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The Land Airbus May Soon Be Soaring Above Traffic in China

The Land AirbusImagine a bus that holds up to 1,400 people without taking up any additional space on the roadways. We would sure love that here in Tyler, TX! It might sound improbable, but China is testing a mass transit idea that will do just that. It’s called the “Land Airbus” and some say it looks like an overgrown monorail. Here are some cool things to know about this amazing innovation, brought to you by Autobody Express - Tyler, a shop that is always intrigued by great inventions that can potentially improve all of our lives.

One of its many unique features is that it will allow cars—up to 6.5 feet tall—to travel underneath it, whether the Land Airbus is moving or stopped. Sitting high above the road on a pair of stilts, the elevated bus would run along special tracks. The passenger compartments would take up two traffic lanes and be built approximately 20 feet wide and 14 feet tall. 

The design concept was unveiled at Beijing’s International High-Tech Expo in May 2016. According to industry reports, two Chinese firms, Transit Explore Bus and Shenzhen Hashi Future Parking Equipment, are proponents of the project and involved in bringing the Land Airbus to life.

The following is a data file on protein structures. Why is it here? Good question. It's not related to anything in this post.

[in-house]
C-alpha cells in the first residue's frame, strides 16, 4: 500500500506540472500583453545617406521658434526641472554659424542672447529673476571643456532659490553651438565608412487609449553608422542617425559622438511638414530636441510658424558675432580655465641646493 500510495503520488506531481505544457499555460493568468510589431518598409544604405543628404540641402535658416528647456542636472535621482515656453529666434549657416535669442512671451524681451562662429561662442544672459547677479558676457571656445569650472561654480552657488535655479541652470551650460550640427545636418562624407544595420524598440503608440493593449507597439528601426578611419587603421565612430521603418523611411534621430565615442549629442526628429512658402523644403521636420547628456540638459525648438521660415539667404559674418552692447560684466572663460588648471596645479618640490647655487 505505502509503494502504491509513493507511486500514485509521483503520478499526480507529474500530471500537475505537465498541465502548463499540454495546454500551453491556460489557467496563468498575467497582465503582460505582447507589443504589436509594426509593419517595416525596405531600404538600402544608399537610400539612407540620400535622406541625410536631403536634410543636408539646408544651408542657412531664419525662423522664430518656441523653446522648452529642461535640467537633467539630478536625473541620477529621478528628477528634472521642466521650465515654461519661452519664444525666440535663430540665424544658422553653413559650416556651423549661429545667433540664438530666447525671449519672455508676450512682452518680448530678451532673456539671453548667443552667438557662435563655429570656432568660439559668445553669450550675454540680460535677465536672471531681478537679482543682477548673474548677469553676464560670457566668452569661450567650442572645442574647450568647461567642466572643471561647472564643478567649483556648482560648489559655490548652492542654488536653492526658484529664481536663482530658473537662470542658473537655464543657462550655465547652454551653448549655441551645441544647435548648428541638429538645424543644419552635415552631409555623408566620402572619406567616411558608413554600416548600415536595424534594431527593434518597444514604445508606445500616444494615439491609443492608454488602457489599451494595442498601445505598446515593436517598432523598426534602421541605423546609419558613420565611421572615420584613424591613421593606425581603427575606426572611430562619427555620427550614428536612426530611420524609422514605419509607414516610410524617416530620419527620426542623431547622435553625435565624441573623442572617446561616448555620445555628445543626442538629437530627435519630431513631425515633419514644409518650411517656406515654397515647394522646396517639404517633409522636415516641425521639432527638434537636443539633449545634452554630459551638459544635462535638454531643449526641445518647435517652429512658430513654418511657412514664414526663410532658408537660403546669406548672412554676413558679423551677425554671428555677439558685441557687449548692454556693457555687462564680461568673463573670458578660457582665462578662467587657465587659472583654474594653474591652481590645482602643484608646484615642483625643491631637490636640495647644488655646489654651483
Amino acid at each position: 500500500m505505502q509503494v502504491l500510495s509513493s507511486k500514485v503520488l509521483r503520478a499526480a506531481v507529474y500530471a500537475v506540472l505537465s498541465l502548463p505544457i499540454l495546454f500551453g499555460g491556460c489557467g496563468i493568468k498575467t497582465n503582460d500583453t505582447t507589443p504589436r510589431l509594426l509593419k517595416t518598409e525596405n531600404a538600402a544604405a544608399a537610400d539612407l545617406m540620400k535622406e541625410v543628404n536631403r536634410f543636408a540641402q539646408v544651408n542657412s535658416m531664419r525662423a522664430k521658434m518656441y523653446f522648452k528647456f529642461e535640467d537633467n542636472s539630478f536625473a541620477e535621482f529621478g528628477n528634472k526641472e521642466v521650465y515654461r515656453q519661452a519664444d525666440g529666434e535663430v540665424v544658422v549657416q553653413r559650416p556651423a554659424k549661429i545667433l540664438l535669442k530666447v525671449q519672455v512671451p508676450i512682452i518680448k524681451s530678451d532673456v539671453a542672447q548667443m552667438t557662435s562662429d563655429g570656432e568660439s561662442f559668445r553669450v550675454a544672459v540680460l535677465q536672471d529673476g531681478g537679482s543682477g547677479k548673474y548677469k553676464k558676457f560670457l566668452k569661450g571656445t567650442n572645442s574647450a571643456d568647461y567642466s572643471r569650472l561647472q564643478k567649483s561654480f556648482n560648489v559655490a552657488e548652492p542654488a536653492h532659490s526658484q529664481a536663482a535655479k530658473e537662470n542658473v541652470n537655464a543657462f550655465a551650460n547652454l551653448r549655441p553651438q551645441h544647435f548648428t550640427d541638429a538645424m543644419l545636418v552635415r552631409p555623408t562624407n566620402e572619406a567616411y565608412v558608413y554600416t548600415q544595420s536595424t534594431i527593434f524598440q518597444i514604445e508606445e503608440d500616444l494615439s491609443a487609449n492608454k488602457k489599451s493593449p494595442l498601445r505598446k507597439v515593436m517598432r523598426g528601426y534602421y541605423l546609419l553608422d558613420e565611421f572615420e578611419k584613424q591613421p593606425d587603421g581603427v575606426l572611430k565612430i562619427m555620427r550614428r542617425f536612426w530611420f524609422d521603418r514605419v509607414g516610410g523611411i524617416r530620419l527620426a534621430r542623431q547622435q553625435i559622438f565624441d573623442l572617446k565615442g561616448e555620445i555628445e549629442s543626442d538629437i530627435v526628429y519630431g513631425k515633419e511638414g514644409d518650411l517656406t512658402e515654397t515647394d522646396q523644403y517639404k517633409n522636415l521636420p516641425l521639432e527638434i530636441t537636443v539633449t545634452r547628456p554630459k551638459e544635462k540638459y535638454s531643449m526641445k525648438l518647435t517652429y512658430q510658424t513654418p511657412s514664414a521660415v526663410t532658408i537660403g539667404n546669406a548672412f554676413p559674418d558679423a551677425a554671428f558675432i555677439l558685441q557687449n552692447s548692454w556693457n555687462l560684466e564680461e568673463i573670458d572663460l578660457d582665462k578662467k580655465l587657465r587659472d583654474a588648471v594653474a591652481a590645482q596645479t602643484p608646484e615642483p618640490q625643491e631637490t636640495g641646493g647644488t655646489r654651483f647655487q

The first unit is currently under construction in China to test its feasibility and a trial run is expected sometime in 2016.

Powered by electricity and solar energy, the straddling bus would travel about 37 mph. Some of its features include airlift stations, built-in elevators, video monitoring and a radar scanning system embedded on the walls, which would warn other vehicles not to get too close to the bus’s wheels. Guardrails would be installed between the bus tracks and car lanes to help prevent accidents.  

Airbus LandSong Youzhou, the chief engineer of the project and chairman of Shenzhen Hashi Future Parking Equipment Co., said there are many benefits of building a Land Airbus. Some of these include:

  • Manufacturing and construction time would be significantly reduced, compared to building a traditional subway system
  • Each bus is estimated to cost $4.5 million, which is approximately 1/16 of the cost to construct a subway.
  • Utilizing the Land Airbus could ease traffic congestion in large cities.
  • This type of transit system would reduce air pollution, potentially saving an estimated 800 tons of fuel per year and preventing about 2,480 tons of carbon emissions.
  • Some say the new invention could replace 40 conventional buses.

The Land Airbus may soon be soaring above traffic in China. Other large cities around the world are watching closely to see if this potential transit system is the wave of the future.

Sources: BBC, Wall Street Journal and CNN

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